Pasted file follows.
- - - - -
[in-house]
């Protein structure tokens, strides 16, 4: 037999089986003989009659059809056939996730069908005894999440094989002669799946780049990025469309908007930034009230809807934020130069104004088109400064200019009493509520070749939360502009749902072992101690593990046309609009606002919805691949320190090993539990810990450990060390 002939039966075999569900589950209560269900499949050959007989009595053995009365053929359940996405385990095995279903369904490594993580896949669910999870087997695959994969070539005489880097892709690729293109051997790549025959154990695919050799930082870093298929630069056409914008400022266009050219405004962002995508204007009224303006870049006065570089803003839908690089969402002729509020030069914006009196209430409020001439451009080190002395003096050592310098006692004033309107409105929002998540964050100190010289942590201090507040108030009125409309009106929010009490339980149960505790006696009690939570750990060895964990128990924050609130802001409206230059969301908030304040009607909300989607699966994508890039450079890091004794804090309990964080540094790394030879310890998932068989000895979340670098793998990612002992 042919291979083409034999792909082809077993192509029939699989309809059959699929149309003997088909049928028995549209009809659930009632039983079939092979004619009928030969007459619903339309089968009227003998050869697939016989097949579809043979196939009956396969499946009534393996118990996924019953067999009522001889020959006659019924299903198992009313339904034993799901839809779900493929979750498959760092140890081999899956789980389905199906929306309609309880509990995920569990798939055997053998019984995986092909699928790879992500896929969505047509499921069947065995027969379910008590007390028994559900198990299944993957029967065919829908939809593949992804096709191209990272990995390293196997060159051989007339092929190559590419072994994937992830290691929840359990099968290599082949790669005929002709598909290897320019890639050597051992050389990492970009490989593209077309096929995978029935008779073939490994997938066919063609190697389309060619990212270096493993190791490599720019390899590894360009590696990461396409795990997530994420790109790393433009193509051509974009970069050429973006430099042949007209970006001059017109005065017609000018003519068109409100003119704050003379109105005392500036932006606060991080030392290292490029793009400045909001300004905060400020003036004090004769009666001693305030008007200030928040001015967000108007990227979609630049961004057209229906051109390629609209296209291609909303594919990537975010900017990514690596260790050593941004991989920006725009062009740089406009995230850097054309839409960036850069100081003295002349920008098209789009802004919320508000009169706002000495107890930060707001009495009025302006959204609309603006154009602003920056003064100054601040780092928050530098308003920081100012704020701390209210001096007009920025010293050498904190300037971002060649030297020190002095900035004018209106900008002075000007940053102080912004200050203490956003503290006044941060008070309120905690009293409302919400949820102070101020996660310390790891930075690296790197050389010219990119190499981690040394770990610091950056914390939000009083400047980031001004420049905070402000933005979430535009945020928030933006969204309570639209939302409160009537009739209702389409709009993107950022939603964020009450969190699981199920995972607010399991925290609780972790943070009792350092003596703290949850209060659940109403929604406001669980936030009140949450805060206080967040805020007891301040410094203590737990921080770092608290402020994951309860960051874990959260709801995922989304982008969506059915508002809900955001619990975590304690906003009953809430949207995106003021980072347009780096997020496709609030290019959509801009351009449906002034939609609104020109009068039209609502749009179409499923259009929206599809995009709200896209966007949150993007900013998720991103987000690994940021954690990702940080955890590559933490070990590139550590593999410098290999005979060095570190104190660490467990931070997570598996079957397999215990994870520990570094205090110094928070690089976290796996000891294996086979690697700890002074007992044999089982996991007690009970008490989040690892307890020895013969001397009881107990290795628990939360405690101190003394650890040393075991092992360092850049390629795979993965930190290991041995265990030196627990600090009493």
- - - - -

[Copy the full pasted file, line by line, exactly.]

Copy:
[in-house]
């Protein structure tokens, strides 16, 4: 037999089986003989009659059809056939996730069908005894999440094989002669799946780049990025469309908007930034009230809807934020130069104004088109400064200019009493509520070749939360502009749902072992101690593990046309609009606002919805691949320190090993539990810990450990060390 002939039966075999569900589950209560269900499949050959007989009595053995009365053929359940996405385990095995279903369904490594993580896949669910999870087997695959994969070539005489880097892709690729293109051997790549025959154990695919050799930082870093298929630069056409914008400022266009050219405004962002995508204007009224303006870049006065570089803003839908690089969402002729509020030069914006009196209430409020001439451009080190002395003096050592310098006692004033309107409105929002998540964050100190010289942590201090507040108030009125409309009106929010009490339980149960505790006696009690939570750990060895964990128990924050609130802001409206230059969301908030304040009607909300989607699966994508890039450079890091004794804090309990964080540094790394030879310890998932068989000895979340670098793998990612002992 042919291979083409034999792909082809077993192509029939699989309809059959699929149309003997088909049928028995549209009809659930009632039983079939092979004619009928030969007459619903339309089968009227003998050869697939016989097949579809043979196939009956396969499946009534393996118990996924019953067999009522001889020959006659019924299903198992009313339904034993799901839809779900493929979750498959760092140890081999899956789980389905199906929306309609309880509990995920569990798939055997053998019984995986092909699928790879992500896929969505047509499921069947065995027969379910008590007390028994559900198990299944993957029967065919829908939809593949992804096709191209990272990995390293196997060159051989007339092929190559590419072994994937992830290691929840359990099968290599082949790669005929002709598909290897320019890639050597051992050389990492970009490989593209077309096929995978029935008779073939490994997938066919063609190697389309060619990212270096493993190791490599720019390899590894360009590696990461396409795990997530994420790109790393433009193509051509974009970069050429973006430099042949007209970006001059017109005065017609000018003519068109409100003119704050003379109105005392500036932006606060991080030392290292490029793009400045909001300004905060400020003036004090004769009666001693305030008007200030928040001015967000108007990227979609630049961004057209229906051109390629609209296209291609909303594919990537975010900017990514690596260790050593941004991989920006725009062009740089406009995230850097054309839409960036850069100081003295002349920008098209789009802004919320508000009169706002000495107890930060707001009495009025302006959204609309603006154009602003920056003064100054601040780092928050530098308003920081100012704020701390209210001096007009920025010293050498904190300037971002060649030297020190002095900035004018209106900008002075000007940053102080912004200050203490956003503290006044941060008070309120905690009293409302919400949820102070101020996660310390790891930075690296790197050389010219990119190499981690040394770990610091950056914390939000009083400047980031001004420049905070402000933005979430535009945020928030933006969204309570639209939302409160009537009739209702389409709009993107950022939603964020009450969190699981199920995972607010399991925290609780972790943070009792350092003596703290949850209060659940109403929604406001669980936030009140949450805060206080967040805020007891301040410094203590737990921080770092608290402020994951309860960051874990959260709801995922989304982008969506059915508002809900955001619990975590304690906003009953809430949207995106003021980072347009780096997020496709609030290019959509801009351009449906002034939609609104020109009068039209609502749009179409499923259009929206599809995009709200896209966007949150993007900013998720991103987000690994940021954690990702940080955890590559933490070990590139550590593999410098290999005979060095570190104190660490467990931070997570598996079957397999215990994870520990570094205090110094928070690089976290796996000891294996086979690697700890002074007992044999089982996991007690009970008490989040690892307890020895013969001397009881107990290795628990939360405690101190003394650890040393075991092992360092850049390629795979993965930190290991041995265990030196627990600090009493």